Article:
Here's what House Bill 5556—supporters called it "disclosure on steroids"—would do if passed on the second attempt. The bill would require groups to immediately disclose the cost, funding source, and target of any TV or radio ads or other communications that cost more than $1,000 and mentioned a candidate within 90 days of an election. Political advertisers who ran ads outside that 90-day window would have to disclose key information about their ads within 24 hours—faster than current law requires. Ambiguously named groups like "Connecticut Citizens for a Better Future" or "Americans for a Stronger Economy" would have to disclose all donors who gave $1,000 or more; they would also have to include the names of their top five donors in any political ads. Any corporate political spending greater than $4,000 would have to be approved by a vote of that corporation's governing body.

Reformers had hailed HB 5556 as a dream package of disclosure measures. Gov. Malloy's veto squashed that dream—at least for now.

Malloy wrote in his veto message that he believed parts of the bill to be unconstitutional, potentially infringing on individuals' free speech protections under the First Amendment. Other parts of 5556, he argued, "represent poor public policy choices." He went on, "While I have advocated for transparency in the elections and campaign finance process for a long time, and could certainly support sensible reform in this area again, I cannot support the bill before me given its many legal and practical problems."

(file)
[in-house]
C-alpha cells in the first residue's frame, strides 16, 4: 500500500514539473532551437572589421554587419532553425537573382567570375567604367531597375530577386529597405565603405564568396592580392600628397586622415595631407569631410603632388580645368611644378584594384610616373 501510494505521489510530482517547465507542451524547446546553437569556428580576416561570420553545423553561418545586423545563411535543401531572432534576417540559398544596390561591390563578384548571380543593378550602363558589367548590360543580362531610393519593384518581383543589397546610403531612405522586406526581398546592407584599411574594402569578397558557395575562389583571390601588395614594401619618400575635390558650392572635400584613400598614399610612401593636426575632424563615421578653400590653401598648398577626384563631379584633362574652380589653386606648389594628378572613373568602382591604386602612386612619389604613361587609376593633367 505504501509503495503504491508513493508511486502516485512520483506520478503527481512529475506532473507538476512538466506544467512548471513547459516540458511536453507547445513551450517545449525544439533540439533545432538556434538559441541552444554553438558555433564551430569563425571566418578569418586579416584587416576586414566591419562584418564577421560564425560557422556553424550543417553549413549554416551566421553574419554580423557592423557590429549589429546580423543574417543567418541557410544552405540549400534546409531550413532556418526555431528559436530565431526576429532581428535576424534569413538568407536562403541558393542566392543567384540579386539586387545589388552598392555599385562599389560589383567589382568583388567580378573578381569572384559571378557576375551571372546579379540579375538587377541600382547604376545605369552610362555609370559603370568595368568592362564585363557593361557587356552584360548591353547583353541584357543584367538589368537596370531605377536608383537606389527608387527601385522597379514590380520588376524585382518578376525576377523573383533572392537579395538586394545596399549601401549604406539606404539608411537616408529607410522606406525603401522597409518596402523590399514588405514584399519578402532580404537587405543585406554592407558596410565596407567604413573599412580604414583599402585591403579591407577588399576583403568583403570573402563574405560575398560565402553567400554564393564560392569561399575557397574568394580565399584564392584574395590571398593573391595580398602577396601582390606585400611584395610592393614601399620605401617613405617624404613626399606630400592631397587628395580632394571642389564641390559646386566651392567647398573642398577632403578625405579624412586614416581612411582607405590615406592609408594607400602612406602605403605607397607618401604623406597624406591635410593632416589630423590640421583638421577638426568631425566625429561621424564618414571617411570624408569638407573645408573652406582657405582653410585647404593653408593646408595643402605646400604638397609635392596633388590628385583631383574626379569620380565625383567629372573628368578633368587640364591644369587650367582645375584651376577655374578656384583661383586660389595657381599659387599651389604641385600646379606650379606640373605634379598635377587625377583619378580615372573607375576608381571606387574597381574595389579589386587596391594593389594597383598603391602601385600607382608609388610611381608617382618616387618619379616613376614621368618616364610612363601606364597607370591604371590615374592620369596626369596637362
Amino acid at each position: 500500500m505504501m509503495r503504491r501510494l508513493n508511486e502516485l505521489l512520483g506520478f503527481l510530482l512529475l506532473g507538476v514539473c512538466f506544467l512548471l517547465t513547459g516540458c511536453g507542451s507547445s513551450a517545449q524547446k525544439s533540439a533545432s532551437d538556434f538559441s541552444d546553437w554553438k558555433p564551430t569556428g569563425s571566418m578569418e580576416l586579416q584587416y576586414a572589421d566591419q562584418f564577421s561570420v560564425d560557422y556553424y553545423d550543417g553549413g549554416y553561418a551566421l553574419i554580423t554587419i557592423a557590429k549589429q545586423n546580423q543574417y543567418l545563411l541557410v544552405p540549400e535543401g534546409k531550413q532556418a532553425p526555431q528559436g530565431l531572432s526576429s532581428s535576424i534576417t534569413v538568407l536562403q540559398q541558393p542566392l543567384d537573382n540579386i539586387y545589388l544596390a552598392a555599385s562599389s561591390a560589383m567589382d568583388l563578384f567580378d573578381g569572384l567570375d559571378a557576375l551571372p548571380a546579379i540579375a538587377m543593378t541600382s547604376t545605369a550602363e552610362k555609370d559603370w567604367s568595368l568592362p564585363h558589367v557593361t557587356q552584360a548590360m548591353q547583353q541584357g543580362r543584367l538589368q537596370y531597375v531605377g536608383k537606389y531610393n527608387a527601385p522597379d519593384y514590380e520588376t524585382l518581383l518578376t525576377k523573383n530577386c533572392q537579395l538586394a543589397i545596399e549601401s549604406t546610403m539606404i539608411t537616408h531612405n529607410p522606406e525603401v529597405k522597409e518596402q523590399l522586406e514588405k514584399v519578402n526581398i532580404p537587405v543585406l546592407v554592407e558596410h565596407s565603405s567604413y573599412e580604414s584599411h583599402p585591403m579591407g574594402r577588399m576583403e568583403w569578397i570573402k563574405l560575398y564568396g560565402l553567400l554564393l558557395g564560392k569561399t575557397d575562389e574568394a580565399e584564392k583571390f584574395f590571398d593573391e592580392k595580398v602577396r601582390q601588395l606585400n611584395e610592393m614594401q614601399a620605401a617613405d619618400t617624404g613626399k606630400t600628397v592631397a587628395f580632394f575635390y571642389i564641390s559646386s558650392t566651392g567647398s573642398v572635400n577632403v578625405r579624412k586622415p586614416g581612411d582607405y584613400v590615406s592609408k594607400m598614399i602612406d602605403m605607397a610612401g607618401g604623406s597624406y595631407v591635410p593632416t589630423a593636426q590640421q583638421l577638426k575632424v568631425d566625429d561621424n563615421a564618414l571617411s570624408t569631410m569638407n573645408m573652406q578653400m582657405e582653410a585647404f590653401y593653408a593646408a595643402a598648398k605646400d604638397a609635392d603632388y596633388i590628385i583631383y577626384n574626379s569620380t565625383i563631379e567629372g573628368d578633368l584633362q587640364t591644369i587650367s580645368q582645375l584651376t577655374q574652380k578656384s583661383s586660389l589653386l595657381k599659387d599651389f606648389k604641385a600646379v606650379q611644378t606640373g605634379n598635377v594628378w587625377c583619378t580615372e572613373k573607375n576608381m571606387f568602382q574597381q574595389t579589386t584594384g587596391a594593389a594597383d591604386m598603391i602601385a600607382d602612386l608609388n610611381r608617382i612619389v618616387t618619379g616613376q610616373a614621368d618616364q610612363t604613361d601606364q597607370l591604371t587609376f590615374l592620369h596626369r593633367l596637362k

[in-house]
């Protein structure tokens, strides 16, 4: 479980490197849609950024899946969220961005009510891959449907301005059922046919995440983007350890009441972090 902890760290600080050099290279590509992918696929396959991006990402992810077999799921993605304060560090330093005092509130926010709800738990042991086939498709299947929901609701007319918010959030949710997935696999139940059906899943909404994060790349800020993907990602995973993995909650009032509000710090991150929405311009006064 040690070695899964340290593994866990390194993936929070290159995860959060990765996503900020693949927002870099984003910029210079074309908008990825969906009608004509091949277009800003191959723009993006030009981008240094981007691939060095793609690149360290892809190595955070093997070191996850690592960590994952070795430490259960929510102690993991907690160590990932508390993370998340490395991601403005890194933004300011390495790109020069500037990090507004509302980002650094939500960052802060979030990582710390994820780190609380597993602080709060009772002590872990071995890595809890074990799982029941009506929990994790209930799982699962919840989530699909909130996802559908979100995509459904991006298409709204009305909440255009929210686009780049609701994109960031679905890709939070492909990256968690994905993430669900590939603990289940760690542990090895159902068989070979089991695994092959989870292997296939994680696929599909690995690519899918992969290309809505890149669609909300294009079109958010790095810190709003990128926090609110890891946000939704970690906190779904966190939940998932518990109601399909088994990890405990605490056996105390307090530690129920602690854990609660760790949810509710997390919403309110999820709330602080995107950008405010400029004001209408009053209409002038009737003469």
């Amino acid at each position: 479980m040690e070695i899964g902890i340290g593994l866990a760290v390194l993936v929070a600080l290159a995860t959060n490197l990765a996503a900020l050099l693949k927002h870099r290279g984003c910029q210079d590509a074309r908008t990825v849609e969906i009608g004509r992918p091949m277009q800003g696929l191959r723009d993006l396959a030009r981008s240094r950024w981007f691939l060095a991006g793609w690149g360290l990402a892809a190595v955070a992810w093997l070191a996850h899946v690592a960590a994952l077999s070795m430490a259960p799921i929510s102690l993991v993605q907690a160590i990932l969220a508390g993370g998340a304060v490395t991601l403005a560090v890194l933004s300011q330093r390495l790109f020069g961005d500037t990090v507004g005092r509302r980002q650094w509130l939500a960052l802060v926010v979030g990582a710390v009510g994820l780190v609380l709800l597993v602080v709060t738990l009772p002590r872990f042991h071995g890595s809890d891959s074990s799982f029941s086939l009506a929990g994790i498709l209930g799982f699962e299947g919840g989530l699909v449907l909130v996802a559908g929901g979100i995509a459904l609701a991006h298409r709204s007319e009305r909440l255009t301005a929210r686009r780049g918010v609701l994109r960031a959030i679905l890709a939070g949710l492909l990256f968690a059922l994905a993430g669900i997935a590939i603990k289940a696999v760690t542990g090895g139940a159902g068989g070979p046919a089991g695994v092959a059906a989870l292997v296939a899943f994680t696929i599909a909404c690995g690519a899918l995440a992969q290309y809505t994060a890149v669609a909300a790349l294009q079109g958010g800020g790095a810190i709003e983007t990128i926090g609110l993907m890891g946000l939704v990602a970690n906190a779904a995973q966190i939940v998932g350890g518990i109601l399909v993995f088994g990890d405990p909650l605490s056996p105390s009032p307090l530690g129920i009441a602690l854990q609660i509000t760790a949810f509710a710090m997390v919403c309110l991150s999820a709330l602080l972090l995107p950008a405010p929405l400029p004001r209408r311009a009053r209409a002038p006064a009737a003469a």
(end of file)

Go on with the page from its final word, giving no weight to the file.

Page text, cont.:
Malloy wasn't the only critic of HB 5556. Connecticut's largest business association, the state chapter of the American Civil Liberties Union, and the Connecticut Daily Newspapers Association all urged Malloy to veto the bill. The newspapers association intepreted the bill to mean that sponsoring and airing a political debate would force through the onerous process of calculating and reporting the expenses of the debate as an independent expenditure.

Reformers blasted Malloy's constitutional complaints as misguided, and called his veto a pledge of support for dark money and unaccountable elections. Miles Rapoport, president of the left-leaning think tank Demos, said on Friday: "The governor's veto statement argues that HB 5556 is unconstitutional under the First Amendment, but this argument is simply incorrect. The Supreme Court has made clear on numerous occasions, including in Citizens United itself, that disclosure laws are on firm constitutional footing."

Nick Nyhart, president of the pro-reform group Public Campaign, jabbed Malloy even harder: "Malloy had a chance to be a national leader on reform, but opted to side with wealthy special interests and secret money."